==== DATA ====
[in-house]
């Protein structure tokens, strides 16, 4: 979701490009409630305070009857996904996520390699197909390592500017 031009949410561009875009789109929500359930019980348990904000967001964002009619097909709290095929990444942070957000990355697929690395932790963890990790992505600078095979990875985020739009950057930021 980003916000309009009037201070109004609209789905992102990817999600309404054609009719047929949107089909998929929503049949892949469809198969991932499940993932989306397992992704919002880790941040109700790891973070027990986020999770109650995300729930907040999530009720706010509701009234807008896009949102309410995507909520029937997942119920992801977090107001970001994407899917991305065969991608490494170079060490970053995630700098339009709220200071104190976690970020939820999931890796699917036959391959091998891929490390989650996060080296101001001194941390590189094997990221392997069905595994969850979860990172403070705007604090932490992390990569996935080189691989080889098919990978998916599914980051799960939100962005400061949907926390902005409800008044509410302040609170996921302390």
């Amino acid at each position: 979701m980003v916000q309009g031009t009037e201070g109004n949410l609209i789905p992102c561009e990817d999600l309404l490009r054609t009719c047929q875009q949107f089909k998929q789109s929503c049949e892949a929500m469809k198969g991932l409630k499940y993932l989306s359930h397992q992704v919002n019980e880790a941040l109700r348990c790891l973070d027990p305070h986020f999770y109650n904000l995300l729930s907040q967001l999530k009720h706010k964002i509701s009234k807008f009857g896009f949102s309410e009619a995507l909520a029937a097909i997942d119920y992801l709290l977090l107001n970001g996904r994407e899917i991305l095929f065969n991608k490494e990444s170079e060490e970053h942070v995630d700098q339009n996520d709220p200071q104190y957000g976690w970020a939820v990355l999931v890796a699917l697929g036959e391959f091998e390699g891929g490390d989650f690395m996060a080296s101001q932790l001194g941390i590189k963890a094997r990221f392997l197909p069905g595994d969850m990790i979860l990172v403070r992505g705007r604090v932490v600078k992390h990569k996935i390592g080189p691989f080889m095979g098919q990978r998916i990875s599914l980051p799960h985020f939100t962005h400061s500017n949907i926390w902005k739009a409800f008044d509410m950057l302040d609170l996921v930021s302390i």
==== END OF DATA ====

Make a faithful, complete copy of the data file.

[in-house]
């Protein structure tokens, strides 16, 4: 979701490009409630305070009857996904996520390699197909390592500017 031009949410561009875009789109929500359930019980348990904000967001964002009619097909709290095929990444942070957000990355697929690395932790963890990790992505600078095979990875985020739009950057930021 980003916000309009009037201070109004609209789905992102990817999600309404054609009719047929949107089909998929929503049949892949469809198969991932499940993932989306397992992704919002880790941040109700790891973070027990986020999770109650995300729930907040999530009720706010509701009234807008896009949102309410995507909520029937997942119920992801977090107001970001994407899917991305065969991608490494170079060490970053995630700098339009709220200071104190976690970020939820999931890796699917036959391959091998891929490390989650996060080296101001001194941390590189094997990221392997069905595994969850979860990172403070705007604090932490992390990569996935080189691989080889098919990978998916599914980051799960939100962005400061949907926390902005409800008044509410302040609170996921302390």
């Amino acid at each position: 979701m980003v916000q309009g031009t009037e201070g109004n949410l609209i789905p992102c561009e990817d999600l309404l490009r054609t009719c047929q875009q949107f089909k998929q789109s929503c049949e892949a929500m469809k198969g991932l409630k499940y993932l989306s359930h397992q992704v919002n019980e880790a941040l109700r348990c790891l973070d027990p305070h986020f999770y109650n904000l995300l729930s907040q967001l999530k009720h706010k964002i509701s009234k807008f009857g896009f949102s309410e009619a995507l909520a029937a097909i997942d119920y992801l709290l977090l107001n970001g996904r994407e899917i991305l095929f065969n991608k490494e990444s170079e060490e970053h942070v995630d700098q339009n996520d709220p200071q104190y957000g976690w970020a939820v990355l999931v890796a699917l697929g036959e391959f091998e390699g891929g490390d989650f690395m996060a080296s101001q932790l001194g941390i590189k963890a094997r990221f392997l197909p069905g595994d969850m990790i979860l990172v403070r992505g705007r604090v932490v600078k992390h990569k996935i390592g080189p691989f080889m095979g098919q990978r998916i990875s599914l980051p799960h985020f939100t962005h400061s500017n949907i926390w902005k739009a409800f008044d509410m950057l302040d609170l996921v930021s302390i």